DOMAIN-OF is the inverse of the DOMAIN relation; i.e., (domain-of D R) means that D is a domain restriction of R. A DOMAIN-OF a binary relation is a class to which the binary relation can be meaningfully applied; i.e., it is possible, but not assured, that there are instances d of D for which R(d,v) holds. Of course, every instance i for which R(i,v) does hold is an instance of D.
One interpretation of the assertion (DOMAIN-OF my-class my-relation) is `the slot my-relation may apply to some of the instances of my-class.' A less precise but common paraphrase is `my-class has the slot my-relation'. User interfaces to frame and object systems often have some symbol-level heuristic for showing slots that `have' or `make sense for' the class. Keep in mind that DOMAIN-OF is a constraint on the logically consistent use of the relation, not a relevance assertion. There are many classes that are DOMAINs-OF a given relation; namely, all superclasses of the exact-domain. (THING, for example, is a DOMAIN-OF all relations.) Therefore, it is quite possible that most of the instances of a domain-of a relation do not `make sense' for that relation.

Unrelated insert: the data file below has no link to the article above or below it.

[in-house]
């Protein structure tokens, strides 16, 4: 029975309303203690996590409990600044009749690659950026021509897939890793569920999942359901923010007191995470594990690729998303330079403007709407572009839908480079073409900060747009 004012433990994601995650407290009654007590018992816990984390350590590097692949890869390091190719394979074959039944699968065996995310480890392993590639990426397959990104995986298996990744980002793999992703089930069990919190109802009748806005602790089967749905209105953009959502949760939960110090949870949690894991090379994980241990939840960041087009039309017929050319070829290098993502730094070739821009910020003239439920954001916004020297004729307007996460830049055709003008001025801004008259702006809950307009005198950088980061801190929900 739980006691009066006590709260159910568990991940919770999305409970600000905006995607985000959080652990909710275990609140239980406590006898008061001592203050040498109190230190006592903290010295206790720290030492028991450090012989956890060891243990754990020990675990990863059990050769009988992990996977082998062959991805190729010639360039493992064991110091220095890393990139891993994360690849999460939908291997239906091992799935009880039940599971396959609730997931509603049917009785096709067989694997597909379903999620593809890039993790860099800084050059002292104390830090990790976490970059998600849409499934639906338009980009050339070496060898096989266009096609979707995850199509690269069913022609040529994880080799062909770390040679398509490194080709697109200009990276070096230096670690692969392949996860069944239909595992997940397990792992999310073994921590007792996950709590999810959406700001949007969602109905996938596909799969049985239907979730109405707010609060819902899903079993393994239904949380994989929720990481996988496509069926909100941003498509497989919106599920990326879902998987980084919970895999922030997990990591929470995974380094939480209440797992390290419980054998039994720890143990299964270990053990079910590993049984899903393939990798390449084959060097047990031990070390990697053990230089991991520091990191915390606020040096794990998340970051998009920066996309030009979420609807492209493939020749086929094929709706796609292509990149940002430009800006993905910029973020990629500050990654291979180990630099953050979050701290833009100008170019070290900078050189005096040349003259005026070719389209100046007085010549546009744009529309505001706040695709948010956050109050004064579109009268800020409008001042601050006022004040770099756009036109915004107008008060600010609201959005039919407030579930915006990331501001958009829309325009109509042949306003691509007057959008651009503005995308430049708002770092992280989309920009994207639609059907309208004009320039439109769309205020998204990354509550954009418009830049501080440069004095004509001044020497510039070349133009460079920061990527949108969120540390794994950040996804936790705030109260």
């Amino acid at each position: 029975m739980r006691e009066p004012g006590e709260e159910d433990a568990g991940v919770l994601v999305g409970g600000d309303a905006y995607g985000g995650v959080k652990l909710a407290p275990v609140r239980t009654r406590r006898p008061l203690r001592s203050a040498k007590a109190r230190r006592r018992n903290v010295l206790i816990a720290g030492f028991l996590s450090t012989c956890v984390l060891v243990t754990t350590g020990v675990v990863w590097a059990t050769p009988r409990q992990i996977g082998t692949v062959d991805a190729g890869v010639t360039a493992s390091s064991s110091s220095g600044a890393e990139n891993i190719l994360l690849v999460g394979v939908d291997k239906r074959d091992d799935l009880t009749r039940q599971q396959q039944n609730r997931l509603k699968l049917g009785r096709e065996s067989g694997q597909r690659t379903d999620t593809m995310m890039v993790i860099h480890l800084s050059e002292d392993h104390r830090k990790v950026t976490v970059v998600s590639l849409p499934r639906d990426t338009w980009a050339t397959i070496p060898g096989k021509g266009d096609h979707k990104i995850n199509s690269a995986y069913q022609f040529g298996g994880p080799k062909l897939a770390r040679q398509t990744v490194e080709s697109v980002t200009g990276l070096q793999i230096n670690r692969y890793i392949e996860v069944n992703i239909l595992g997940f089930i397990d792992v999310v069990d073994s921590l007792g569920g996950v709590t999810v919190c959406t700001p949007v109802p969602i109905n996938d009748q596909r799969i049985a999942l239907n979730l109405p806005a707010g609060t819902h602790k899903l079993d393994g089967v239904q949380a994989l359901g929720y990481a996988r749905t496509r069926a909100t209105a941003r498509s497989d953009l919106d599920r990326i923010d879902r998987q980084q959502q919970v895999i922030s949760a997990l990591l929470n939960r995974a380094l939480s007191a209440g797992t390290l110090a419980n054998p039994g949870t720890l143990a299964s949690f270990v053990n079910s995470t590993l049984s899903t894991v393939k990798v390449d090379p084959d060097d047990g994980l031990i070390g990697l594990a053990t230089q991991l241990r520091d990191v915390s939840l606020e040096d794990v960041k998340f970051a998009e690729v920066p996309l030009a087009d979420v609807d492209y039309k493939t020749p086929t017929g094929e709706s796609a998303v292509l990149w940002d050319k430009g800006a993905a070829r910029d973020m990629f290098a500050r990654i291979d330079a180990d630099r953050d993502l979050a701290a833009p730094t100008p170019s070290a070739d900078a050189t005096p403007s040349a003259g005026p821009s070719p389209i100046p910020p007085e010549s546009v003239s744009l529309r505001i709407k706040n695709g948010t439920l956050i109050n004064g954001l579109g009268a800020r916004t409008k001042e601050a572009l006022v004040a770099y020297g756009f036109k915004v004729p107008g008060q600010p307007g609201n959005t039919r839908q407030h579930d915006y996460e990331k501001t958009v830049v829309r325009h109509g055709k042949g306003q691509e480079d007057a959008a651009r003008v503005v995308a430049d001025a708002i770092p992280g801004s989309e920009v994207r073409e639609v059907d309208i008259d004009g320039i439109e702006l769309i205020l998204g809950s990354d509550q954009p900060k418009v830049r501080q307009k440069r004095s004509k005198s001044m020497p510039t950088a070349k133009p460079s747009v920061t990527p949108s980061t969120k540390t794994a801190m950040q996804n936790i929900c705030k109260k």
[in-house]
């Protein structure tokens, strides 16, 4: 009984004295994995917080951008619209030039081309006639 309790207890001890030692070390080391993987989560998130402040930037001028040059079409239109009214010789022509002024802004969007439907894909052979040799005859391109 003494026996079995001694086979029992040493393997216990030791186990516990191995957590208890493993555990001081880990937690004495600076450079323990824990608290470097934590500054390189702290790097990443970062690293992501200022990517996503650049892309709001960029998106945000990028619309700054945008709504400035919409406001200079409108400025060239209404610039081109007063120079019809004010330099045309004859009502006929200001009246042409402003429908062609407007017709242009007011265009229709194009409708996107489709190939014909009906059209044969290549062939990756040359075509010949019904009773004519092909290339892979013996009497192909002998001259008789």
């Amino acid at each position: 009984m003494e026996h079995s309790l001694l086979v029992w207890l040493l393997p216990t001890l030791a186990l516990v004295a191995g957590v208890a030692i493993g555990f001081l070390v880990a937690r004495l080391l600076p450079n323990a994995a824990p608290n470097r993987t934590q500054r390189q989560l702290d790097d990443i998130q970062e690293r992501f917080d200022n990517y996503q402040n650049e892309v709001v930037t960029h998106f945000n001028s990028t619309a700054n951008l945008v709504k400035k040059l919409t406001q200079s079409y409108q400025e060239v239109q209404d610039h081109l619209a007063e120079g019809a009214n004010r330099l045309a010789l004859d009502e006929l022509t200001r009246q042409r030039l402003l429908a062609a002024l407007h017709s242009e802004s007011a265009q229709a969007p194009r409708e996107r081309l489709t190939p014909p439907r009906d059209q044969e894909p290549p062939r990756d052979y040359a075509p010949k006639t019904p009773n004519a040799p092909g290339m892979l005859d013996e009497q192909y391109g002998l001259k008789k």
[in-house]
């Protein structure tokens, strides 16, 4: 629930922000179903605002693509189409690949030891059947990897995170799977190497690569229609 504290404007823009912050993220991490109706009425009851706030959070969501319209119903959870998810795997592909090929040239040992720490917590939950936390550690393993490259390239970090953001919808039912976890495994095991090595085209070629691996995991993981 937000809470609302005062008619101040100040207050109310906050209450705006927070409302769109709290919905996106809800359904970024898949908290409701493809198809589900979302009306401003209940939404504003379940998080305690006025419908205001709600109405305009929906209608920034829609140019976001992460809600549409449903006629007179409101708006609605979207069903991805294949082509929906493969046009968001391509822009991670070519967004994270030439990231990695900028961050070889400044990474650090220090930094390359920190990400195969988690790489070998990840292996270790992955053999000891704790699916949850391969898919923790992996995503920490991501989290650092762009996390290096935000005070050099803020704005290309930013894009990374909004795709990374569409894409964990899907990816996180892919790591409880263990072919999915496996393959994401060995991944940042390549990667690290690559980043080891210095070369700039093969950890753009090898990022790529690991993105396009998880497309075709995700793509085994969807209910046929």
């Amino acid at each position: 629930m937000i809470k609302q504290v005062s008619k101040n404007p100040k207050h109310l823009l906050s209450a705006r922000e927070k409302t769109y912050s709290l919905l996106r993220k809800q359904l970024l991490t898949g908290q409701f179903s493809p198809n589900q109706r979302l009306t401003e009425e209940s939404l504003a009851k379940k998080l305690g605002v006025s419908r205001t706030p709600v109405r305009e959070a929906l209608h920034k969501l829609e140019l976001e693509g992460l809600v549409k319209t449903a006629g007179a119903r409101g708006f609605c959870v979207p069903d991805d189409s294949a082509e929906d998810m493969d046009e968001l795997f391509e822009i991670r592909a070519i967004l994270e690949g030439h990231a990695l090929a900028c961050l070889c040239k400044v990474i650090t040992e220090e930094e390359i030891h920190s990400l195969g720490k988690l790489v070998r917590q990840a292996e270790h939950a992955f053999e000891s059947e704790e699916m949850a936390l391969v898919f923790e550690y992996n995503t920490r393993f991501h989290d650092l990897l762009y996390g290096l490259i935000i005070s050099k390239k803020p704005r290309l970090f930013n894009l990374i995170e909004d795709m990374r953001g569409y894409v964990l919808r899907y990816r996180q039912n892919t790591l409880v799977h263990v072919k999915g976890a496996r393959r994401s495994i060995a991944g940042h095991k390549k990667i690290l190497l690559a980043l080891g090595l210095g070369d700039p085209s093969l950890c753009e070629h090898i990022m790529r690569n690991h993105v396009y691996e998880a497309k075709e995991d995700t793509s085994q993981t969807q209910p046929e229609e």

Whereever one uses (domain-of D R) it is equivalent to adding D to the list of domain restrictions on the definition of R. In other words if R was defined as (define-relation R (?x ?y) :def (and (A ?x) (B ?y))) then the statement (DOMAIN-OF D R) has the same meaning as changing the definition to (define-relation R (?x ?y) :def (and (A ?x) (D ?x) (B ?y))). For modularity reasons DOMAIN-OF is preferred only when R is not given its own definition in an ontology.